Rabbi and Reverend Take to the Road to Witness America
Rev. Daryl Horton and Rabbi Neil Blumofe in Little Rock, Arkansas. Photos courtesy of #witnessonwheels
The idea of a road trip usually brings to mind adventure and laid-back good times. Recently, Congregation Agudas Achim’s Rabbi Neil Blumofe set out on a road trip of a different sort.
In early August, Blumofe and his friend Reverend Daryl Horton, youth pastor and assistant to the pastor at Mt. Zion Baptist Church, traveled together to witness as religious leaders “in space and conversation, speaking about antisemitism, racism, and intolerance and the ongoing dilemmas and opportunities of our great country and of our world.”
Blumofe and Horton kept a log of their journey on the Facebook page "Rev and Rabbi Road Trip—Summer, 2018." It can also be found by searching the hashtag: #witnessonwheels.
Blumofe said, “Our goal has been to model and demonstrate what is possible and encourage others to have similar experiences, certainly similar conversations.”
Blumofe and Horton began at the Holocaust Museum in Houston, then visited Congo Square in New Orleans; Selma, Montgomery, and Birmingham, Alabama; the National Museum for Civil Rights in Memphis; and then to Central High School in Little Rock, Arkansas.
In the last video posted while on the trip, Horton said their car was where they learned more than any place else.
“Not just about each other, but I think we’ve learned a lot about relationships. We’ve had a lot of great discussions learning about each other’s communities,” he explained.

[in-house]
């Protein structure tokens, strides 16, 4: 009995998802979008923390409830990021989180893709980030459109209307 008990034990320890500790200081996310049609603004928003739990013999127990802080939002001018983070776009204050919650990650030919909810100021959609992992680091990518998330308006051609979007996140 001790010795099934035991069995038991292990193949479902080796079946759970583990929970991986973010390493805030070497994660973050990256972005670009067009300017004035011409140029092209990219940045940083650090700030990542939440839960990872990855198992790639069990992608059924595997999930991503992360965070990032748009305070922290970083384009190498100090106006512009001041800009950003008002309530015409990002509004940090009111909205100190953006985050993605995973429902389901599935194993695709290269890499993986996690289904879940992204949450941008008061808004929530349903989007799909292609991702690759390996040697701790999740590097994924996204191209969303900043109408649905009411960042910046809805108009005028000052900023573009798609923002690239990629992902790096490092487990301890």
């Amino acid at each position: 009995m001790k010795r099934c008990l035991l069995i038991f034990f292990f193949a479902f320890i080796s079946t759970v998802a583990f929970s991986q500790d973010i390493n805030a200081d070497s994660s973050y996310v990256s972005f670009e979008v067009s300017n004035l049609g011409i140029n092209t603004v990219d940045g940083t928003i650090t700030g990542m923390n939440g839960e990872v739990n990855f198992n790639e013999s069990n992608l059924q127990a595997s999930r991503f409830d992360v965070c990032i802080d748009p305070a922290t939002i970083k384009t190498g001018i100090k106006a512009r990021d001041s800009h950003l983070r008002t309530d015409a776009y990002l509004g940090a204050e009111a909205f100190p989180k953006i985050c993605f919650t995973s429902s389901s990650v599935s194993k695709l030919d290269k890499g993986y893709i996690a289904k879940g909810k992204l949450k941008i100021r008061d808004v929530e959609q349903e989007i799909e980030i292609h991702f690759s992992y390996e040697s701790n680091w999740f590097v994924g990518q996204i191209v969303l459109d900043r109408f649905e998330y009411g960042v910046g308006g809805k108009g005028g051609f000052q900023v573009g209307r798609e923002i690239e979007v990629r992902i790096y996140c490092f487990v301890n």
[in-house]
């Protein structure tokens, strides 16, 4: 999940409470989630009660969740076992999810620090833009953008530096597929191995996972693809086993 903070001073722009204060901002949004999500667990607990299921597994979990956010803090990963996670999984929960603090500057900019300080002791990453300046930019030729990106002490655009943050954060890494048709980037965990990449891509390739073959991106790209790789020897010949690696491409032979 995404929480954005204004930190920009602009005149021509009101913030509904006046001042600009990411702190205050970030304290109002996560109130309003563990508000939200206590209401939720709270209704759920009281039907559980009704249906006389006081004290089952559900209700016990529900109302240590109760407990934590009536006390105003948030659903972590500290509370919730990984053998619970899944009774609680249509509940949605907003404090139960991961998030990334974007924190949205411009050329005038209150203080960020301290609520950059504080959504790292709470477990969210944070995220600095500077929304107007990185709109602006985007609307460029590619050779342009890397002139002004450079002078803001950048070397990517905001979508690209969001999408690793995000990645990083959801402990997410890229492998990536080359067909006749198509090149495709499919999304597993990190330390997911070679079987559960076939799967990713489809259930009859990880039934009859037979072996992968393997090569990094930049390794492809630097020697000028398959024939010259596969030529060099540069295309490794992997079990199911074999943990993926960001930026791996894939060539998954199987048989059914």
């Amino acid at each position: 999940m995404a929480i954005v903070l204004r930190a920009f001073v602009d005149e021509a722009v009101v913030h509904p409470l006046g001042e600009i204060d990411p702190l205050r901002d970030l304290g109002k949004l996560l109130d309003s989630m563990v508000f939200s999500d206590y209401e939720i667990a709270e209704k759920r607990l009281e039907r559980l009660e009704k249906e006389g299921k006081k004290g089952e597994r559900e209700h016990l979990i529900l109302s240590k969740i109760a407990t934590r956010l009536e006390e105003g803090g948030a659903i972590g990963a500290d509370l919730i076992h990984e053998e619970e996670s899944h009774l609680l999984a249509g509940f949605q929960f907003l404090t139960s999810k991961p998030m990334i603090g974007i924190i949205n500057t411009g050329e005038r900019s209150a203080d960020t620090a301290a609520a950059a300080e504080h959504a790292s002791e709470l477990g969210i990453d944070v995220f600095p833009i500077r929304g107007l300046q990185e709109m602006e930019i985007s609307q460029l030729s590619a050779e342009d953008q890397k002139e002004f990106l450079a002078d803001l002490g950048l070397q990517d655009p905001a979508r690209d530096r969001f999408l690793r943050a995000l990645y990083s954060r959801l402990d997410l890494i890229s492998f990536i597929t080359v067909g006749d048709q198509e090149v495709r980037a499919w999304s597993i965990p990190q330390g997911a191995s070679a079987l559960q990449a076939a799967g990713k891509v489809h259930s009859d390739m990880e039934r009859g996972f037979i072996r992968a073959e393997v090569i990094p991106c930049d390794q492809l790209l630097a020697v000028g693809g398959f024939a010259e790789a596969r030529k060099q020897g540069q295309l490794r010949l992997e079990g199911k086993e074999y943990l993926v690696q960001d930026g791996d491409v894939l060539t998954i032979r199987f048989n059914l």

Blumofe and Horton ended their trip with a visit to Central High School in Little Rock, Arkansas.
“We wanted to climb those steps into the white brick fortress, where the nine black students so bravely ascended in 1957, past the racist, shameful governor, past the state National Guardsmen, past the jeers and the spittle of their neighbors—all seeking to block their paths, with bullying tactics large and small, that some would call terrorism,” they posted on their Facebook page.
“They who walked with the uniformed airborne troops—today we walked with students and their parents, mostly of color, arriving for orientation. The doors were opened wide and we were welcomed,” they added.
As they drove home to Austin Aug. 3, Blumofe concluded,
“To me that’s one of the ways that we can further these conversations, is recognizing the importance of education and applying that education no matter where we might be able to stand up for what we think is right, and to honor each other in ways that prove that our country specifically and our understanding of morality and ethics speaks about the joy and inherent worth of every person.”
Horton plans to join Blumofe at CAA, and Blumofe plans to join Horton at Mt. Zion Baptist Church, to share thoughts and experiences of their travels together. In early August, immediately after returning from the trip, Blumofe spoke about their experiences while engaging the Vincent Valdez piece, The City, as part of a Views and Brews panel at The Blanton Museum of Art.
“The conversation is not over. It has just really begun,” said Blumofe in the last video taken on the trip. He is also planning to write about the road trip and a July witness trip to Laredo as part of a d'var Torah for the High Holy Days. Horton will join the discussion on Rosh Hashanah.
Blumofe and Horton will speak together again at the Interfaith Action of Central Texas fall fundraiser A Night Under One Sky Tuesday, Oct. 9, at Umlauf Sculpture Garden. ■
For tickets to the event, visit interfaithtexas.org/events/a-night-under-one-sky-2018-2.